Well, Madame Ghosh, let me tell you a fact, your ranting of theories of Feminism & ideology is not understood or have not been read by the 80% of the real mass of India. And that’s where shows like SJ comes in to play to reach out to the mass. Well, don’t be such a cynic, be glad that atleast we can kick out SAAS BAHU series with nonsensical ideas, to replace it with shows which get us thinking. It is a revolution of its own kind. And regarding your points of argument of the right to abortion, well the court has enough dissidence to decide upon it, based on specificity of different cases.

  8. May 9, 2012 4:24 PM

    Please have a look at this article as well:

    डी के बोस उर्फ़ आमिर खान: भ्रूण हत्या सत्यमेव जयते की !!

    -Arvind K. Pandey

  9. kuhutanvir permalink
    May 9, 2012 4:49 PM

    Shohini thanks for breaking this down so rigorously, it really needed to be brought up, particularly the shaadi bazaar issue.
    While I hope that AK’s star power manages to bring some change to this situation, I think that the high emotional quotient of the show that is moving people to tears is its weakest link. not unlike taare zameen par, the usefulness of this show is being premised on how many people cried after watching the show. the problem however with weep-fests is that all they are good for is a good soul-cleansing cry.
    And I am more surprised at people who are pitching this as path-breaking television, because it really isn’t, not even in India. While its emotional make-up is borrowed from Oprah, its television legacy is from Aap ki Adalat and that Kiran Bedi show that may not have been as ambitious or bombastic, but was also aiming at helping people.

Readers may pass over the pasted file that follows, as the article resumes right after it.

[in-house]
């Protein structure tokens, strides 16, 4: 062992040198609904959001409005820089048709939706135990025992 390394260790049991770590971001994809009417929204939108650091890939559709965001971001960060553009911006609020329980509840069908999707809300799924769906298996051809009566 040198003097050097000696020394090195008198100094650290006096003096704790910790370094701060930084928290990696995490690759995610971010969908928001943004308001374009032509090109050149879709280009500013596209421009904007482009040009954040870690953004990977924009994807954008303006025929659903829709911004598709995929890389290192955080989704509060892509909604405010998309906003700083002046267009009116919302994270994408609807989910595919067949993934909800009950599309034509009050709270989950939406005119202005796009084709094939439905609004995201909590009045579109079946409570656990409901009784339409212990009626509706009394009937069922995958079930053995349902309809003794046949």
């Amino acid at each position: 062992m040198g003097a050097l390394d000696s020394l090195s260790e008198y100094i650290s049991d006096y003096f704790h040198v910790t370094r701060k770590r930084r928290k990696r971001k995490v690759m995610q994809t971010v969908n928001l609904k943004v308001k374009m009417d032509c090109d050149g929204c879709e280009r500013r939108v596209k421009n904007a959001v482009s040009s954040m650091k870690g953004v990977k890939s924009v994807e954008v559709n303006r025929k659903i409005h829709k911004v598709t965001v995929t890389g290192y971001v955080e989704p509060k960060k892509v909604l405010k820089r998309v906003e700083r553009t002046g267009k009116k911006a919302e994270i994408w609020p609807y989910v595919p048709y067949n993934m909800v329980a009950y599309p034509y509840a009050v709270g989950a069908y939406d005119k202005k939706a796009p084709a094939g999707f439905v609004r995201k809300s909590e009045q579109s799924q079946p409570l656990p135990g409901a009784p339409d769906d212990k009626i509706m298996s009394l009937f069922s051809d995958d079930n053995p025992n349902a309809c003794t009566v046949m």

I guess at the end I am echoing what you are saying; we just need to remove the Aamir=God equation before watching the show.

  10. Mohan Rao permalink
    May 9, 2012 5:11 PM

    There is another problematic argument: that sons are needed for the funerary rites among Hindus. This overlooks the fact that a large number of Hindus actually bury their dead, especially in South India. It is among these groups too that the sharpest sex ratio declines have taken place. Incidentally, Pakistan and Bangladesh and China – they don’t cremate their dead either. What we see happening here is a new marriage of patriarchy and newly invented traditions presided over by karvachaut capitalism.

  11. Happy Kitten permalink
    May 9, 2012 5:19 PM

    Let us first find means to let the girl child live and then talk about her right to abort! As you yourself wrote, it is not only the village dame who is being forced to abort the girl child but also those who are from the city.

    The testimonies show how sex-selection and son-preference is not a problem that plagues the rural backwaters as is commonly assumed but prevails within the educated middle class.

    Yes.. they are educated and call themselves feminists! They also have the means to fight back, yet they do not. One has to understand that the yearning for the boy child is not only from the Father but also from the mother. This mindset needs to be changed.

    What is the use of more rights if she cannot protect her own kind. It is sex selective abortion that one is fighting for. Let this battle be won first.

    • May 10, 2012 12:53 PM

      And how do you think this mindset can be changed? Surely, you are not naive enough to believe that a homily from Amir Khan would be enough to change our minds and start on the right path

  12. Namrata permalink
    May 9, 2012 5:39 PM

    I thought that the show distils many loosely cirulating arguments about foeticide, gendered violence and adverse sex ratios.
    For instance, early on, a PhD scholar remarked that people in adivasi areas do not go in for SSAs, reinforcing assumptions about ‘ greater equality in adivasi communities’. However the situation on the ground is far more complex.
    The same goes for the three points rattled off in quick succession by the Protection officer from Haryana regarding the shortfall in numbers of adult women and then- ‘shaadi ka bazar’ thesis, to which Shohini forcefully responds.